subversion crash, redux

After much fiddling, upgrading, dumping, restoring, I’ve realised that I don’t have a clue what the problem in subversion is. What’s really irritating is that when I compile it with debugging, the problem goes away. So, I’ve accepted that as a solution for a moment, disconcerting as it may be. At least I’ll be able to checkout without crashing.


ID Cards – License to Spin

I see that our dear friends in No 10 are hard at work again spinning about ID Cards. Thankfully, the nice people at NO2ID have issued a nice clear translation of what the government have actually said. As usual, we find that we are being taken for a ride.

Whilst browsing the NO2ID site, I also noticed some rather nice posters for an event in Cambridge. You have to give credit to people who can put Churchill, Thatcher and Blair into the same group.

All in in all, I was very grateful to see that NO2ID had a stand in Brighton today. Making public the issues and problems in this poorly conceived scheme is essential.


Servlets vs mod_perl

I’ve been looking at the Java servlets stuff for a couple of days now and it’s clear that it bears a remarkable similarity to mod_perl.

  • In mod_perl, you define handler() which gets passed a $r object to deal with the request and send a response. Servlets make things a little more explicit. You make doGet() or doPost() methods, which get passed separate request and response. But they’re basically equivalent to $r.
  • mod_perl and servlets both have filters, but they work in slightly different ways. servlets are much more explicit; you have to forward the call on to the next servlet when you’re done. mod_perl handles things nearly implicitly (with help from Apache::Filter).
  • mod_perl is exposing the apache httpd API so you get access to different request phases. servlets run in a completely different environment, so that just isn’t applicable to them.
  • Whats also incredibly similiar to both pieces of software is that most people think that they’re far too low level and have come up with higher level “frameworks” on top. The standard one for Java appears to be JSP, which on close inspection bear a marked similiarity to HTML::Mason. As with mod_perl though, no one framework covers everybody’s needs, so there are lots of similiar, competing ones.
  • One thing that’s markedly different between the two is deployment and configuration. Most mod_perl deployments tend towards the messy, unless the application is packaged up like a CPAN module. But configuration is always manually done. Servlets come with a nicely defined “deployment descriptor” (aka “config file”—they love big words in the Java world). In addition, there’s a standardised directory layout and packaging format making it easy to deploy your application. In theory. I haven’t actually got as far as deploying an application in a production environment yet, but it looks reasonable to me.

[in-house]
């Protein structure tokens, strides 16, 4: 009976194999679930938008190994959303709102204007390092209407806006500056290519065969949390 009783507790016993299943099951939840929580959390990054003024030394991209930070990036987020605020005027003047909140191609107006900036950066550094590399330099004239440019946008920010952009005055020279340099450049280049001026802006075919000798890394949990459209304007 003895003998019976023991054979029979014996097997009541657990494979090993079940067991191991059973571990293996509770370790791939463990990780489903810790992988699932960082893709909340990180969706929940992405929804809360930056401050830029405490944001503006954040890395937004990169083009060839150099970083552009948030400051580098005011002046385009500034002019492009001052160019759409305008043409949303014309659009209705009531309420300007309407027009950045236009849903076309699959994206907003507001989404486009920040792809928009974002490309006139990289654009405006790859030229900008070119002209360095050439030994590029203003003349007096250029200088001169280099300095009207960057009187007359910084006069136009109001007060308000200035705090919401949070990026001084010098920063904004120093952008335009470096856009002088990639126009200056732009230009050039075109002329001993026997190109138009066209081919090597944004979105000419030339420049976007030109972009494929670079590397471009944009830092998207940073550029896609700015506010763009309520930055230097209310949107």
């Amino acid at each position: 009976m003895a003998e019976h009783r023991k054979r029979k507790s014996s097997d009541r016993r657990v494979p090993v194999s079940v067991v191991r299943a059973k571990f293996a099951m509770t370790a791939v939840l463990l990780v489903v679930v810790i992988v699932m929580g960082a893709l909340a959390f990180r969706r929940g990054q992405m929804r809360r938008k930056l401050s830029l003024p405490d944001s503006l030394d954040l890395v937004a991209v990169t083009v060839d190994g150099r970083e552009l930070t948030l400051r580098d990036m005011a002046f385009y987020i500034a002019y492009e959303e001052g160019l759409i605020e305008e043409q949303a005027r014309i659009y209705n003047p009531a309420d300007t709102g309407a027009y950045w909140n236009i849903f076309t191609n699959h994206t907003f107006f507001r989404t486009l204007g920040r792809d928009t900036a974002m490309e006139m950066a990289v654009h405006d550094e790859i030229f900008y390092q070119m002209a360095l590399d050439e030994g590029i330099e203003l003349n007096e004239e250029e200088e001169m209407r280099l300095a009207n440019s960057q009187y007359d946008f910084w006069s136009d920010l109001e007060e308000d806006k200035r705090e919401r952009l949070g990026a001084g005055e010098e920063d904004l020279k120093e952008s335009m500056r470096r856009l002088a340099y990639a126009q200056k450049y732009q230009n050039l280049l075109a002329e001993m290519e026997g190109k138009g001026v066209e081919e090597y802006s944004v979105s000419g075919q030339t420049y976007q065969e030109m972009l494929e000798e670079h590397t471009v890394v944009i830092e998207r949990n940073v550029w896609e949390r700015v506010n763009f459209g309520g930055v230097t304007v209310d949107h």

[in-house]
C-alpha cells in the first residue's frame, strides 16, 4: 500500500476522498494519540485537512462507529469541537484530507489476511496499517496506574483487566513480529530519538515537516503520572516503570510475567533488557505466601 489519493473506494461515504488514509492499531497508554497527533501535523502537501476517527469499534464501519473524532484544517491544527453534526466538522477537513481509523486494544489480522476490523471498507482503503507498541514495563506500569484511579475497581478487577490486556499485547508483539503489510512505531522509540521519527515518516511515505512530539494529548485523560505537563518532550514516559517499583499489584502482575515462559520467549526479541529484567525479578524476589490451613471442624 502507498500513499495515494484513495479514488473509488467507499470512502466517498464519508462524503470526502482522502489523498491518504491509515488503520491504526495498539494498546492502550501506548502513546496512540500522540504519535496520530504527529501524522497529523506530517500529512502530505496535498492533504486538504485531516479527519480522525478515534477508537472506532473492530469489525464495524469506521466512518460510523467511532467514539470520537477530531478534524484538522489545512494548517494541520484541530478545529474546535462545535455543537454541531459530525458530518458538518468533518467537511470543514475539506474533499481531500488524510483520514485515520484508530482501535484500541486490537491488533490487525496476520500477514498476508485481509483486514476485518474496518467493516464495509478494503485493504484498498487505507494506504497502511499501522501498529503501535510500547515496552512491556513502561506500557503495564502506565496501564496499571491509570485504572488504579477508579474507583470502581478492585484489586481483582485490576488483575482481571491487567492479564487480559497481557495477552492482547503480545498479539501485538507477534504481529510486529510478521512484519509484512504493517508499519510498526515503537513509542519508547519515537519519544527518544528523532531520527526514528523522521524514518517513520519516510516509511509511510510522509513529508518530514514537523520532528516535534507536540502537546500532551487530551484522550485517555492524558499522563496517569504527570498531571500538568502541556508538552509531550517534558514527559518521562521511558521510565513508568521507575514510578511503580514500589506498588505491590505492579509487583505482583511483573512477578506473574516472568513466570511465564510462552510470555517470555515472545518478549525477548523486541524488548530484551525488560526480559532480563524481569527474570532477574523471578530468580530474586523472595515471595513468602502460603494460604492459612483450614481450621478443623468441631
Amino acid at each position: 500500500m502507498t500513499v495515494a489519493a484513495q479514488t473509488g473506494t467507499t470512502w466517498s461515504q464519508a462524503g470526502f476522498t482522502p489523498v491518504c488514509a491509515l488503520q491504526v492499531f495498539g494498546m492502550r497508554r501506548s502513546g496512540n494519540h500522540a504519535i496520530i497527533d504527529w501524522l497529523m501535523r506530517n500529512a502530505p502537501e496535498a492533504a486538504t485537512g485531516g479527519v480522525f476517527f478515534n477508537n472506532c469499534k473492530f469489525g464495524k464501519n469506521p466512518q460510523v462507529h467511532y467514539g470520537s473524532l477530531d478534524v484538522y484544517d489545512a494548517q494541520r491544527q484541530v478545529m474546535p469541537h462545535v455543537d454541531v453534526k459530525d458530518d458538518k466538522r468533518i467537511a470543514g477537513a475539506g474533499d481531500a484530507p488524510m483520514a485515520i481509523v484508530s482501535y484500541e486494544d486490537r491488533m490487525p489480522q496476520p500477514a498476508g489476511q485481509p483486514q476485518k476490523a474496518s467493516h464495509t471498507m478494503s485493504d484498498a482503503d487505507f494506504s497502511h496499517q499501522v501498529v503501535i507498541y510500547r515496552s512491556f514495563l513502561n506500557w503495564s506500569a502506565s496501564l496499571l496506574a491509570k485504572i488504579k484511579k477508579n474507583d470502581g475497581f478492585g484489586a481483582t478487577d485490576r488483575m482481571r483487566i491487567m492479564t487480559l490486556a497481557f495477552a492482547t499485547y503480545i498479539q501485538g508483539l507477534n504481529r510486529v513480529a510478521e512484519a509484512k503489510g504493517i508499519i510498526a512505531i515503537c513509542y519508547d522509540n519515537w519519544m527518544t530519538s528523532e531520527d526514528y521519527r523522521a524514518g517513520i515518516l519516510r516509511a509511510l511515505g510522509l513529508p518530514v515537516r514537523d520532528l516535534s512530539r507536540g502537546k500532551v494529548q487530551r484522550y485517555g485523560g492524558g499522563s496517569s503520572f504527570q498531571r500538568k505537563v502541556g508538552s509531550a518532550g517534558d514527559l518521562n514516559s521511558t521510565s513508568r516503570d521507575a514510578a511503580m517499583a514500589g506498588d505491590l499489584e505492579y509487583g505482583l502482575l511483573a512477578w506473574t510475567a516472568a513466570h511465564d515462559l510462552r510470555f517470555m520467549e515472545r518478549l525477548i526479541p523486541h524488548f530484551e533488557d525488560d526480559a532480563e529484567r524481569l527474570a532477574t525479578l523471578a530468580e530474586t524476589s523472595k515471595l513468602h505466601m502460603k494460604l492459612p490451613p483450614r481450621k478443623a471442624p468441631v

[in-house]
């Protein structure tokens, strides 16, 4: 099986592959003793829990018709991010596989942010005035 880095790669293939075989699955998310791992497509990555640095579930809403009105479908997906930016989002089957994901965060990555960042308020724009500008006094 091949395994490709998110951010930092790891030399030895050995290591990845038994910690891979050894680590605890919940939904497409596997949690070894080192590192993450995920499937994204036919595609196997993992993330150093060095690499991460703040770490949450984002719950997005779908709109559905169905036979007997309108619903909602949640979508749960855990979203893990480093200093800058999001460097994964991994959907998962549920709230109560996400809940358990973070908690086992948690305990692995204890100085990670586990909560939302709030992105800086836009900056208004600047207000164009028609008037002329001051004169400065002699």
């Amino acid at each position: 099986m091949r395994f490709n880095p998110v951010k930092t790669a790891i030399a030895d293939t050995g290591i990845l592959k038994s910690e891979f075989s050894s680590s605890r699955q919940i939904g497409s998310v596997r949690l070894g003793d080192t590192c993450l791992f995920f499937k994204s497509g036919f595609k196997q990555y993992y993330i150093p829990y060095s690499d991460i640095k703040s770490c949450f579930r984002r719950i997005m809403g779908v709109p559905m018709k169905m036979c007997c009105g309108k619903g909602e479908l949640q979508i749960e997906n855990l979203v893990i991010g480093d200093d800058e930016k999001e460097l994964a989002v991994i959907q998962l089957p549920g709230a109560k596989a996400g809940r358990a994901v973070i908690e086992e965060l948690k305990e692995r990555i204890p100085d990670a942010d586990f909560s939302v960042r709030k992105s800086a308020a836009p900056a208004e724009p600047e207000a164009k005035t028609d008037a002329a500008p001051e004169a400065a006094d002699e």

I need to migrate the old web site over to wordpress. There’s a lot to change though and I need to make sure that it goes (relatively) smoothly. I don’t want to end up with too many 404s.

Stuff that needs thinking about:

  • favicon. I probably should import into the blog bits, maybe under wp-content?
  • Staged. This blog should be accessible at until all content is migrated.
  • /dist needs to be separated out; I don’t want to make it part of this blog.
  • /books, /comics and /scripts all need a damned great makeover. Dunno how yet.

I think it’s important to get the old content migrated before I put this in place. On the other hand, looking at the logs makes me realise that there really aren’t that many hits for a lot of it. My most popular article How To Copy Files Across A Network has had only 5560 hits in the last year. Still, migrating the articles isn’t hard and I should probably give that a go first.


How To Copy Files Across A Network

There are several ways to copy files across a network using Unix machines. This document aims to outline how to use some of the more common methods, and how to use them effectively.

I assume the use of ssh(1) in all situations. Anything else just isn’t of much use these days. Hopefully, all these methods will be more secure than current practices involving ftp(1) or rcp(1).


scp is probably the easiest of all of the three methods. It was designed as a replacement for rcp(1), which was a one night hack to be a networked version of cp(1). So it uses a fairly easy, familiar syntax:

scp [-Cr] /some/file [ more ... ]

Before it does any copying, scp will use the ssh authentication to connect. Normally, this consists of asking your for your password or passphrase. If you are having trouble getting scp working, try connecting with ssh -v first. If that works, scp should, too.